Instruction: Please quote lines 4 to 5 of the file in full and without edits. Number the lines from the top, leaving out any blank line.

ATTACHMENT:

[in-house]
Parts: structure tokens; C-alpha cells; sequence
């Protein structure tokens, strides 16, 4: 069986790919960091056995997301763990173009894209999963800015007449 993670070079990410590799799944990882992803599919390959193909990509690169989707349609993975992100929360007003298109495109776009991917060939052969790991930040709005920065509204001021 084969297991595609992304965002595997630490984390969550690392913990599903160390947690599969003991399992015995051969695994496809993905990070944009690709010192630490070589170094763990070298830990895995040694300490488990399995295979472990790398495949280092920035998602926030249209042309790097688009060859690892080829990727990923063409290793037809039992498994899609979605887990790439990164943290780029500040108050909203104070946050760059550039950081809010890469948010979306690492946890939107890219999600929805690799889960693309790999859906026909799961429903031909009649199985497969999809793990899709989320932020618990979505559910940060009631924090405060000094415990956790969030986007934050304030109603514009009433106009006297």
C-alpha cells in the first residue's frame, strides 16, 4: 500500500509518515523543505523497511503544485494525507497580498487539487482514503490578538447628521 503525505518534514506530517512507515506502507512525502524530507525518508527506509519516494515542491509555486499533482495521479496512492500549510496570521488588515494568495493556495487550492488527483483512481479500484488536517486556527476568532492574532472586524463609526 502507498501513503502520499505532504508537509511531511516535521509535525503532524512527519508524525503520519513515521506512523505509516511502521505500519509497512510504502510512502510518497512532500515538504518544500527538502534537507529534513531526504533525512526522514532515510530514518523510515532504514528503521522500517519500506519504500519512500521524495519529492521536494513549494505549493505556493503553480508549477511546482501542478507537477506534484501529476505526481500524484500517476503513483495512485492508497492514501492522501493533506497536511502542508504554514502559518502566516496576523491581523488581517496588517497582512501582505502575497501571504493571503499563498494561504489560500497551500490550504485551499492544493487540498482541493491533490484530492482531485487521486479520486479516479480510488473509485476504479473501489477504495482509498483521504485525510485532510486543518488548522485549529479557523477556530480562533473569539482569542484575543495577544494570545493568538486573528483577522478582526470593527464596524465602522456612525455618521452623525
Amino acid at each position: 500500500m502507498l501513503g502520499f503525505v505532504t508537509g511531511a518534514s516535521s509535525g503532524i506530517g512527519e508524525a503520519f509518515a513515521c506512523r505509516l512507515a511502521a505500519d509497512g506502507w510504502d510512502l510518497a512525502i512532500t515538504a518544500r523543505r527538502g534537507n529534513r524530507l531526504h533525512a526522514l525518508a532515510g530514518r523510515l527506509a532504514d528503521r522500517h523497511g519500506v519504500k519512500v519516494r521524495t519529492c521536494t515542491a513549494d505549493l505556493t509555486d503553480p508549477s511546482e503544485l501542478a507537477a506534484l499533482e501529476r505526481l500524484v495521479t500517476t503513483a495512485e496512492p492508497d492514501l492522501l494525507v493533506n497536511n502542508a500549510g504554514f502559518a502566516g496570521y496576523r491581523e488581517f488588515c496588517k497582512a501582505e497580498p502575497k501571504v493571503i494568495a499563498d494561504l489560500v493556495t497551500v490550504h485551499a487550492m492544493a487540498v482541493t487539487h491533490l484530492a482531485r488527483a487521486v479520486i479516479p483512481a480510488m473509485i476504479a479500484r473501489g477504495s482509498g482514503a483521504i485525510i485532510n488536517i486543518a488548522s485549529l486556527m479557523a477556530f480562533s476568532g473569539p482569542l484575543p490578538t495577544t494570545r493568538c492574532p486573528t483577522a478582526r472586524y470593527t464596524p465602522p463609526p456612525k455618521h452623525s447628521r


C-alpha cells in the first residue's frame, strides 16, 4: 500500500509518515523543505523497511503544485494525507497580498487539487482514503490578538447628521 503525505518534514506530517512507515506502507512525502524530507525518508527506509519516494515542491509555486499533482495521479496512492500549510496570521488588515494568495493556495487550492488527483483512481479500484488536517486556527476568532492574532472586524463609526 502507498501513503502520499505532504508537509511531511516535521509535525503532524512527519508524525503520519513515521506512523505509516511502521505500519509497512510504502510512502510518497512532500515538504518544500527538502534537507529534513531526504533525512526522514532515510530514518523510515532504514528503521522500517519500506519504500519512500521524495519529492521536494513549494505549493505556493503553480508549477511546482501542478507537477506534484501529476505526481500524484500517476503513483495512485492508497492514501492522501493533506497536511502542508504554514502559518502566516496576523491581523488581517496588517497582512501582505502575497501571504493571503499563498494561504489560500497551500490550504485551499492544493487540498482541493491533490484530492482531485487521486479520486479516479480510488473509485476504479473501489477504495482509498483521504485525510485532510486543518488548522485549529479557523477556530480562533473569539482569542484575543495577544494570545493568538486573528483577522478582526470593527464596524465602522456612525455618521452623525
Amino acid at each position: 500500500m502507498l501513503g502520499f503525505v505532504t508537509g511531511a518534514s516535521s509535525g503532524i506530517g512527519e508524525a503520519f509518515a513515521c506512523r505509516l512507515a511502521a505500519d509497512g506502507w510504502d510512502l510518497a512525502i512532500t515538504a518544500r523543505r527538502g534537507n529534513r524530507l531526504h533525512a526522514l525518508a532515510g530514518r523510515l527506509a532504514d528503521r522500517h523497511g519500506v519504500k519512500v519516494r521524495t519529492c521536494t515542491a513549494d505549493l505556493t509555486d503553480p508549477s511546482e503544485l501542478a507537477a506534484l499533482e501529476r505526481l500524484v495521479t500517476t503513483a495512485e496512492p492508497d492514501l492522501l494525507v493533506n497536511n502542508a500549510g504554514f502559518a502566516g496570521y496576523r491581523e488581517f488588515c496588517k497582512a501582505e497580498p502575497k501571504v493571503i494568495a499563498d494561504l489560500v493556495t497551500v490550504h485551499a487550492m492544493a487540498v482541493t487539487h491533490l484530492a482531485r488527483a487521486v479520486i479516479p483512481a480510488m473509485i476504479a479500484r473501489g477504495s482509498g482514503a483521504i485525510i485532510n488536517i486543518a488548522s485549529l486556527m479557523a477556530f480562533s476568532g473569539p482569542l484575543p490578538t495577544t494570545r493568538c492574532p486573528t483577522a478582526r472586524y470593527t464596524p465602522p463609526p456612525k455618521h452623525s447628521r